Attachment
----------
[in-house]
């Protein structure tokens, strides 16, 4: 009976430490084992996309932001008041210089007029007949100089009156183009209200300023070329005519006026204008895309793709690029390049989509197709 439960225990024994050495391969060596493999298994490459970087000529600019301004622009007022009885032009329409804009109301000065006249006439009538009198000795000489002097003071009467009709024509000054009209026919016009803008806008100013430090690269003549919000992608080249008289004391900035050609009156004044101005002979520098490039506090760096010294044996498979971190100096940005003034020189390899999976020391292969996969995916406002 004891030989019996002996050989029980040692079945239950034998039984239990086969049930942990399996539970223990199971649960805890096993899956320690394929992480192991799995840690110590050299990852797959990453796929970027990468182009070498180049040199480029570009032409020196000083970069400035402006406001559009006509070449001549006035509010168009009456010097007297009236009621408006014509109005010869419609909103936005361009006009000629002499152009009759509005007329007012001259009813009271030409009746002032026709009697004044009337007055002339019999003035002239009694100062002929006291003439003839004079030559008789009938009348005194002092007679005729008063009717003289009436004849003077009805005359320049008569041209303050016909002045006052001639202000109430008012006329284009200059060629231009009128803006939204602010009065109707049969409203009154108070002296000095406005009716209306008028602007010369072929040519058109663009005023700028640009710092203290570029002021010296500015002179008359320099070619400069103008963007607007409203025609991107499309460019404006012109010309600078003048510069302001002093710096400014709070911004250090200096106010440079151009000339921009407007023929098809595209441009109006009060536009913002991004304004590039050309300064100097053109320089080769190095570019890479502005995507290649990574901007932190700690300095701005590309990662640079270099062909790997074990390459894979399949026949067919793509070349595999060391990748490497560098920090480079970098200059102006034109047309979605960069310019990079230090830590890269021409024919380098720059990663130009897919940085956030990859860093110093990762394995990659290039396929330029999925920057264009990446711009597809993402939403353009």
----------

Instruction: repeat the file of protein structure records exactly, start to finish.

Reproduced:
[in-house]
């Protein structure tokens, strides 16, 4: 009976430490084992996309932001008041210089007029007949100089009156183009209200300023070329005519006026204008895309793709690029390049989509197709 439960225990024994050495391969060596493999298994490459970087000529600019301004622009007022009885032009329409804009109301000065006249006439009538009198000795000489002097003071009467009709024509000054009209026919016009803008806008100013430090690269003549919000992608080249008289004391900035050609009156004044101005002979520098490039506090760096010294044996498979971190100096940005003034020189390899999976020391292969996969995916406002 004891030989019996002996050989029980040692079945239950034998039984239990086969049930942990399996539970223990199971649960805890096993899956320690394929992480192991799995840690110590050299990852797959990453796929970027990468182009070498180049040199480029570009032409020196000083970069400035402006406001559009006509070449001549006035509010168009009456010097007297009236009621408006014509109005010869419609909103936005361009006009000629002499152009009759509005007329007012001259009813009271030409009746002032026709009697004044009337007055002339019999003035002239009694100062002929006291003439003839004079030559008789009938009348005194002092007679005729008063009717003289009436004849003077009805005359320049008569041209303050016909002045006052001639202000109430008012006329284009200059060629231009009128803006939204602010009065109707049969409203009154108070002296000095406005009716209306008028602007010369072929040519058109663009005023700028640009710092203290570029002021010296500015002179008359320099070619400069103008963007607007409203025609991107499309460019404006012109010309600078003048510069302001002093710096400014709070911004250090200096106010440079151009000339921009407007023929098809595209441009109006009060536009913002991004304004590039050309300064100097053109320089080769190095570019890479502005995507290649990574901007932190700690300095701005590309990662640079270099062909790997074990390459894979399949026949067919793509070349595999060391990748490497560098920090480079970098200059102006034109047309979605960069310019990079230090830590890269021409024919380098720059990663130009897919940085956030990859860093110093990762394995990659290039396929330029999925920057264009990446711009597809993402939403353009």